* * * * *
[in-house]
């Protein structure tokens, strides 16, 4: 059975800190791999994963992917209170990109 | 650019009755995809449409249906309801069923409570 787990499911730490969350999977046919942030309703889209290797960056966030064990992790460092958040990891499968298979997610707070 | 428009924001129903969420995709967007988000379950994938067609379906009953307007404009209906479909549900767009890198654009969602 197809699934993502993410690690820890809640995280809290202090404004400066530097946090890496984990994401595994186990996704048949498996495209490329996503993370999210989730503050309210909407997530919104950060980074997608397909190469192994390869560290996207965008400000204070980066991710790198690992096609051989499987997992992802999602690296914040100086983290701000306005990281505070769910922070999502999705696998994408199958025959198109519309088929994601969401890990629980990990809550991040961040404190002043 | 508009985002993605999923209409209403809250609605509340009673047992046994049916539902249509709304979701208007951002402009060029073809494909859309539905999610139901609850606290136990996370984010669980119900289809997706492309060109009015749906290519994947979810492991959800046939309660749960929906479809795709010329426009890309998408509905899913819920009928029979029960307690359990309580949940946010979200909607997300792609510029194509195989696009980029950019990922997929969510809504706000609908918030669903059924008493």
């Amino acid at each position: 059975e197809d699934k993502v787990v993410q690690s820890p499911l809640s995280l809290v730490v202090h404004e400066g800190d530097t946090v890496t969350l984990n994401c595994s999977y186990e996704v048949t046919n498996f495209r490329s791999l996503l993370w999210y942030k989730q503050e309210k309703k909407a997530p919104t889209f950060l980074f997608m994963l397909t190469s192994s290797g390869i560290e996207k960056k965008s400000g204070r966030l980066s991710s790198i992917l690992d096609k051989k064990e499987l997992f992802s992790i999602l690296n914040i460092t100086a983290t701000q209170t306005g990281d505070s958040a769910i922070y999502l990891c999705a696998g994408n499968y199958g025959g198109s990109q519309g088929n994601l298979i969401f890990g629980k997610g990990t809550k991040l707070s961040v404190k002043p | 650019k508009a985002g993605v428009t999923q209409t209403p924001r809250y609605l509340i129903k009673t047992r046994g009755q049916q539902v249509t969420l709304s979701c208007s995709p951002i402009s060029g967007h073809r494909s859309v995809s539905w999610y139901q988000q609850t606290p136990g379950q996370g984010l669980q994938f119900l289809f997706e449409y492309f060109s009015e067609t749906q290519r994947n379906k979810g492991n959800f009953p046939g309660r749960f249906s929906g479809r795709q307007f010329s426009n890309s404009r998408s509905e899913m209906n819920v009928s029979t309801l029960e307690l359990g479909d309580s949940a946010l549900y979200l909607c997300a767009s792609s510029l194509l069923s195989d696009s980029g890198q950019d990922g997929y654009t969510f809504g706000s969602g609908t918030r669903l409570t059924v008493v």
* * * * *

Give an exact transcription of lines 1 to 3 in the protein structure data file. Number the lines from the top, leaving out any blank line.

[in-house]
């Protein structure tokens, strides 16, 4: 059975800190791999994963992917209170990109 | 650019009755995809449409249906309801069923409570 787990499911730490969350999977046919942030309703889209290797960056966030064990992790460092958040990891499968298979997610707070 | 428009924001129903969420995709967007988000379950994938067609379906009953307007404009209906479909549900767009890198654009969602 197809699934993502993410690690820890809640995280809290202090404004400066530097946090890496984990994401595994186990996704048949498996495209490329996503993370999210989730503050309210909407997530919104950060980074997608397909190469192994390869560290996207965008400000204070980066991710790198690992096609051989499987997992992802999602690296914040100086983290701000306005990281505070769910922070999502999705696998994408199958025959198109519309088929994601969401890990629980990990809550991040961040404190002043 | 508009985002993605999923209409209403809250609605509340009673047992046994049916539902249509709304979701208007951002402009060029073809494909859309539905999610139901609850606290136990996370984010669980119900289809997706492309060109009015749906290519994947979810492991959800046939309660749960929906479809795709010329426009890309998408509905899913819920009928029979029960307690359990309580949940946010979200909607997300792609510029194509195989696009980029950019990922997929969510809504706000609908918030669903059924008493």
């Amino acid at each position: 059975e197809d699934k993502v787990v993410q690690s820890p499911l809640s995280l809290v730490v202090h404004e400066g800190d530097t946090v890496t969350l984990n994401c595994s999977y186990e996704v048949t046919n498996f495209r490329s791999l996503l993370w999210y942030k989730q503050e309210k309703k909407a997530p919104t889209f950060l980074f997608m994963l397909t190469s192994s290797g390869i560290e996207k960056k965008s400000g204070r966030l980066s991710s790198i992917l690992d096609k051989k064990e499987l997992f992802s992790i999602l690296n914040i460092t100086a983290t701000q209170t306005g990281d505070s958040a769910i922070y999502l990891c999705a696998g994408n499968y199958g025959g198109s990109q519309g088929n994601l298979i969401f890990g629980k997610g990990t809550k991040l707070s961040v404190k002043p | 650019k508009a985002g993605v428009t999923q209409t209403p924001r809250y609605l509340i129903k009673t047992r046994g009755q049916q539902v249509t969420l709304s979701c208007s995709p951002i402009s060029g967007h073809r494909s859309v995809s539905w999610y139901q988000q609850t606290p136990g379950q996370g984010l669980q994938f119900l289809f997706e449409y492309f060109s009015e067609t749906q290519r994947n379906k979810g492991n959800f009953p046939g309660r749960f249906s929906g479809r795709q307007f010329s426009n890309s404009r998408s509905e899913m209906n819920v009928s029979t309801l029960e307690l359990g479909d309580s949940a946010l549900y979200l909607c997300a767009s792609s510029l194509l069923s195989d696009s980029g890198q950019d990922g997929y654009t969510f809504g706000s969602g609908t918030r669903l409570t059924v008493v």